Many databases require that you plan your tables so they can handle multiple occurrences of the same type of item.
A book might have several authors. The following table shows one way to handle such a circumstance:
The Author1 and Author2 fields are able to handle up to two authors for each book, but there are two obvious problems with the table:
If a book has only one author, the Author2 column is wasted space.
There is no place to store the name of a third, fourth, or succeeding author.
There is also a problem from a theoretical standpoint.
One of the rules of tables is that every column in a table must represent a unique attribute of an entity.
In the case of the Books table, the Author1 and Author2 columns represent the same attribute: an author.
The technical term for columns that represent the same attribute is a repeating group.
(Do not let the semantics fool you, since the lead and second authors of a book are separate individuals, but they are both members of the set of Authors.)
For a table to be in first normal form (1NF), the table must not contain any repeating groups. first normal form (1NF): A table is in first normal form if it contains no repeating groups.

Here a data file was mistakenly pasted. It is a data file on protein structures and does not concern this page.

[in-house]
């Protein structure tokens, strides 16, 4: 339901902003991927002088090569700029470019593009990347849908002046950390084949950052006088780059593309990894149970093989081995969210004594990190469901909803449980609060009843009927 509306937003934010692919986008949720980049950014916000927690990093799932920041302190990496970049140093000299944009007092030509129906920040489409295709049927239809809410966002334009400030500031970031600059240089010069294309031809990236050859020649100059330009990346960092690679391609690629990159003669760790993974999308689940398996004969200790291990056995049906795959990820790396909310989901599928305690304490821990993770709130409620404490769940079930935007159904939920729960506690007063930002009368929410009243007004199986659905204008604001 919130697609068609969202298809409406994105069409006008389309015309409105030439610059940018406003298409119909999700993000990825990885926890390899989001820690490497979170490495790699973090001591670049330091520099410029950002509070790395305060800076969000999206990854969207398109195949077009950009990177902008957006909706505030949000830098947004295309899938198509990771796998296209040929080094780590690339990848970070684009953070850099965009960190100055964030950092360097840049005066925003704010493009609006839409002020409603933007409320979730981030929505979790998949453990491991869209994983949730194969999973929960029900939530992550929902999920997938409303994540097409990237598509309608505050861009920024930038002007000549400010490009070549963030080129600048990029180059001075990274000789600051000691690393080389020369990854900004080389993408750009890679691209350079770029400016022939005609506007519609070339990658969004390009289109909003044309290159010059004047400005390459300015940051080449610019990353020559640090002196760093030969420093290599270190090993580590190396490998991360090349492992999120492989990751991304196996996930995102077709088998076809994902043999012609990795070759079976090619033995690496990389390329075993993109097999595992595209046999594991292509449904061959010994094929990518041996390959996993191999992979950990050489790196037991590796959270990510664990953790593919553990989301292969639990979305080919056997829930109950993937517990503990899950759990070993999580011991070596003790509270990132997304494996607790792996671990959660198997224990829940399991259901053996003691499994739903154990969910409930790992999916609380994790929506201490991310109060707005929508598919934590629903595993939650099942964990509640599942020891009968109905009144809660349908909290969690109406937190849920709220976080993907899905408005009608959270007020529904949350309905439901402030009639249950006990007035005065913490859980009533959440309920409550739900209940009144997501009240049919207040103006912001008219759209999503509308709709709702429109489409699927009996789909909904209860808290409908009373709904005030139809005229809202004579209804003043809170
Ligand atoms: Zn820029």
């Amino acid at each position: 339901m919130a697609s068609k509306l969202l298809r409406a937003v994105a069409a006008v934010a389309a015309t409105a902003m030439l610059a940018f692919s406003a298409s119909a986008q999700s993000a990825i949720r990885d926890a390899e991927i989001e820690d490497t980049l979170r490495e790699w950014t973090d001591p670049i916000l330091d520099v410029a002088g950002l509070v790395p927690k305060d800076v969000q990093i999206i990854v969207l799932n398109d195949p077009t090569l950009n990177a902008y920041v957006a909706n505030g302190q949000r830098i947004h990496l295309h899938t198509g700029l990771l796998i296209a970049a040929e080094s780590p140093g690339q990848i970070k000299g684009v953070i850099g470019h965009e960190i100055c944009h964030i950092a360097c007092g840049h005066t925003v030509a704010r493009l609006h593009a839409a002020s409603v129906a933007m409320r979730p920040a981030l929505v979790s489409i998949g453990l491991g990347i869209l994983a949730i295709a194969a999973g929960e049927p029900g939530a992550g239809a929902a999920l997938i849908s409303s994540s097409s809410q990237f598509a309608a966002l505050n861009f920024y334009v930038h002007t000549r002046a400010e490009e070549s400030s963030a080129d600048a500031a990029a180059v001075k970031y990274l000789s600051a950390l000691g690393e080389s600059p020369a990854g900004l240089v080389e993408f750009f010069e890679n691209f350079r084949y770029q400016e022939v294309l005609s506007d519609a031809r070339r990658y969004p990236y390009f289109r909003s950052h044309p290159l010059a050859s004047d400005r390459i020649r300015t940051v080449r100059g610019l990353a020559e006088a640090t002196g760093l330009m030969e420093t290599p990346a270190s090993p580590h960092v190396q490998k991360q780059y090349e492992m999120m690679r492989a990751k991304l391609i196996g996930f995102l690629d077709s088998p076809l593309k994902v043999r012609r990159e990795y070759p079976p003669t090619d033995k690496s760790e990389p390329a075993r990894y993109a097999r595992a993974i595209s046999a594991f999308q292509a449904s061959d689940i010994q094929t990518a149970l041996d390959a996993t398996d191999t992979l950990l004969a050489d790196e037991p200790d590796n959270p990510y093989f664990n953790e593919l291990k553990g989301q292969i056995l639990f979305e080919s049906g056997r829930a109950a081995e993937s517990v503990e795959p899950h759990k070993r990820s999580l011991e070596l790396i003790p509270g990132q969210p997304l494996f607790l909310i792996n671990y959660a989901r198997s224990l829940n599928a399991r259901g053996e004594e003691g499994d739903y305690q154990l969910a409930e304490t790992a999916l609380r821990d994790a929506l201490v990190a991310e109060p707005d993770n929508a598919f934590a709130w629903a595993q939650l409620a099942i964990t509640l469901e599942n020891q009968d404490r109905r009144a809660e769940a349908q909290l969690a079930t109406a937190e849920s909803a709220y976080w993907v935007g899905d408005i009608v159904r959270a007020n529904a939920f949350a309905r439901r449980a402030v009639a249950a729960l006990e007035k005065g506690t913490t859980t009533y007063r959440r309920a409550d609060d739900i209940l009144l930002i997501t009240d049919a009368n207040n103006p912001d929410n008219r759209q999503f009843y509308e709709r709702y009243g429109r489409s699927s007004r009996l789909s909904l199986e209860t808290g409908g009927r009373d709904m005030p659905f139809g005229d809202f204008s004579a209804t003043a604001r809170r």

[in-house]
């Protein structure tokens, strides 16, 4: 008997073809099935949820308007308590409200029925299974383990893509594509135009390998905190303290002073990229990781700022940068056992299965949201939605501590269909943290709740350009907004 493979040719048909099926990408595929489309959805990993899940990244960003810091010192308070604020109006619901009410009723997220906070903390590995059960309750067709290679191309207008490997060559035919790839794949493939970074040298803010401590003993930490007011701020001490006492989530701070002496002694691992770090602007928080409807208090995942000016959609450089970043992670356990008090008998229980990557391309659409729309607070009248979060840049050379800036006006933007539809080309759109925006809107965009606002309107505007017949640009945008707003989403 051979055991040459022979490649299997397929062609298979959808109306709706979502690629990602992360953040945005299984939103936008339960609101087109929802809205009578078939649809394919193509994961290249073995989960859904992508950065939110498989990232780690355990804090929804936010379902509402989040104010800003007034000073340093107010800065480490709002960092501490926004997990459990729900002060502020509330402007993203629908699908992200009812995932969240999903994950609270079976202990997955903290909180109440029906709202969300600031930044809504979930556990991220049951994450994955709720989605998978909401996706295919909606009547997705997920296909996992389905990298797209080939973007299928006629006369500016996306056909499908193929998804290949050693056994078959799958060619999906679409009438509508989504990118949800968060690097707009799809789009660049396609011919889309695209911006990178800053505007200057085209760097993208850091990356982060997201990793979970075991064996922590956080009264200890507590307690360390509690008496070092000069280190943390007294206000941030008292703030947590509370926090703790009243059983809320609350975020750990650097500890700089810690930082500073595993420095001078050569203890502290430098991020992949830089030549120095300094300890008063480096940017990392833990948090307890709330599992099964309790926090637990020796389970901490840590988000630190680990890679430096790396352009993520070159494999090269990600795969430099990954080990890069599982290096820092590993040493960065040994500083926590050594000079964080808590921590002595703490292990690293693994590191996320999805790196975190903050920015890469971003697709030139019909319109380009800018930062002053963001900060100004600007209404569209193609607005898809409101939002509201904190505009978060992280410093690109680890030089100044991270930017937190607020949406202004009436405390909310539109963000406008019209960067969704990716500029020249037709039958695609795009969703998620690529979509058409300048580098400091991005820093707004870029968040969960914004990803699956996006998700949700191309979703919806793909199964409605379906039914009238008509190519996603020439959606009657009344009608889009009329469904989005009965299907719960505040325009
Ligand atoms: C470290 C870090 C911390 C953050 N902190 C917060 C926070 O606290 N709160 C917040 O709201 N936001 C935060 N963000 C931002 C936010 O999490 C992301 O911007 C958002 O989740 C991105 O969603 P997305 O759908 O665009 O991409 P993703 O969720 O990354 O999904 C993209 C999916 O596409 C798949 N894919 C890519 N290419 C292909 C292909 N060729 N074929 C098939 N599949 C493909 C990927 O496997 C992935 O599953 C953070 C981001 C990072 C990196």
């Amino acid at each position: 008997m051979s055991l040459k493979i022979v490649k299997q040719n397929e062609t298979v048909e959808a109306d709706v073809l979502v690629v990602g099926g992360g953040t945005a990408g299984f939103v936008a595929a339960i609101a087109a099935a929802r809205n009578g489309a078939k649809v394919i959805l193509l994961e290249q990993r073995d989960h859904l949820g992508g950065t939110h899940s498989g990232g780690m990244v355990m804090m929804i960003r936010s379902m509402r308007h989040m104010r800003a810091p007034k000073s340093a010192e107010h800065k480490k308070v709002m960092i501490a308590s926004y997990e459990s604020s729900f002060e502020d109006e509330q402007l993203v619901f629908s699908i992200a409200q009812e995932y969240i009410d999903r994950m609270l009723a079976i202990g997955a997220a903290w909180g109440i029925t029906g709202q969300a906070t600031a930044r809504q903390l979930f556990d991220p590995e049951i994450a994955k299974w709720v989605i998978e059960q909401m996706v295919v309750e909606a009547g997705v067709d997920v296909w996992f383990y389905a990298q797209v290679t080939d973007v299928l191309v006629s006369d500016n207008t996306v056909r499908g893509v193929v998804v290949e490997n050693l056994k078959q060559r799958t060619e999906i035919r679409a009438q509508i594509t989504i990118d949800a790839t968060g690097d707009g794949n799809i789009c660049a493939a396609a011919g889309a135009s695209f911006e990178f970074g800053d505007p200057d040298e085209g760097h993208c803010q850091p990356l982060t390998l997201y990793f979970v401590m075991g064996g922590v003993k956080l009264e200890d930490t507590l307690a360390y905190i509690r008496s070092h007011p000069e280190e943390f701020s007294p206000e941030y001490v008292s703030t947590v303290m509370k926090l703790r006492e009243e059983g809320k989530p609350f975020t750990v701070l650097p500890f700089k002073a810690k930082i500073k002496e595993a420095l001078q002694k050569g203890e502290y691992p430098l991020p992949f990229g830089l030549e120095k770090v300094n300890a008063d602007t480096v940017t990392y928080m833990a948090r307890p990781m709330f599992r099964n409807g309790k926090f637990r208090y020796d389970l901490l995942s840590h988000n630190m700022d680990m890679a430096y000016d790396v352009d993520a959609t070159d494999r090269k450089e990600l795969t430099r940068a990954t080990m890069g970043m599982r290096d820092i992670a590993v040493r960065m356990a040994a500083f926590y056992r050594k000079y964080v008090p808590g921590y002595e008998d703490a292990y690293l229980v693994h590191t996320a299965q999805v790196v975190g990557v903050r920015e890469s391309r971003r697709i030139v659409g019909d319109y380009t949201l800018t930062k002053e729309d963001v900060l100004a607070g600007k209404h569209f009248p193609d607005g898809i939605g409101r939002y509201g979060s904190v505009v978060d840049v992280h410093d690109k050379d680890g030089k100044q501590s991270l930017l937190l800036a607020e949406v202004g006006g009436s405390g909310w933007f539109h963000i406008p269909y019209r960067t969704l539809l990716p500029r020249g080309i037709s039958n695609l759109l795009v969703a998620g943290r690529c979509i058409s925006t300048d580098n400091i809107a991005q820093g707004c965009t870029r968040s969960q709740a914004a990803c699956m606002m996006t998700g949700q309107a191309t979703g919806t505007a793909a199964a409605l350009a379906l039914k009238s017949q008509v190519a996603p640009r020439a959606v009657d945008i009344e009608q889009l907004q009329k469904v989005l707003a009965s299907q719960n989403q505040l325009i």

First Normal Form Defined
A table is in first normal form (1NF) if it meets the following criteria:
The data are stored in a two-dimensional table.
There are no repeating groups.
The key to understanding 1NF, therefore, is understanding the nature of a repeating group of data.
Understanding Repeating Groups
A repeating group is an attribute that has more than one value in each row of a table. For example, assume that you were working with an employee relation and needed to store the names and birth dates of
the children from the employees. Because each employee can have more than one child, the names of the children and their birth dates each form a repeating group.
Note: A repeating group is directly analogous to a multivalued attribute in an ER diagram.
There is actually a very good reason why repeating groups are not permitted. To see what might happen if they were used, take a look at Figure 2 below,
an instance of an employee table containing repeating groups.
Notice that there are multiple values in a single row in both the children's names and the children's birth dates columns.
presents two major problems:
John, Pat, Lee, Mary
10/5/04, 10/12/00, 6/6/2006, 8/21/04
There is no way to know exactly which birth date belongs to which child.
It is tempting to say that we can associate the birth dates with the children by their positions in the list, but there is nothing to ensure that the relative positions will always be maintained.
Searching the table is very difficult. If, for example, we want to know which employees have children born before 2005,
the DBMS will need to perform data manipulation to extract the individual dates themselves. Given that there is no way to know how many birth dates there are in the column for any specific row, the processing
overhead for searching becomes even greater.
The solution to these problems, of course, is to get rid of the repeating groups altogether.
The next lesson describes how to decompose a table to first normal form.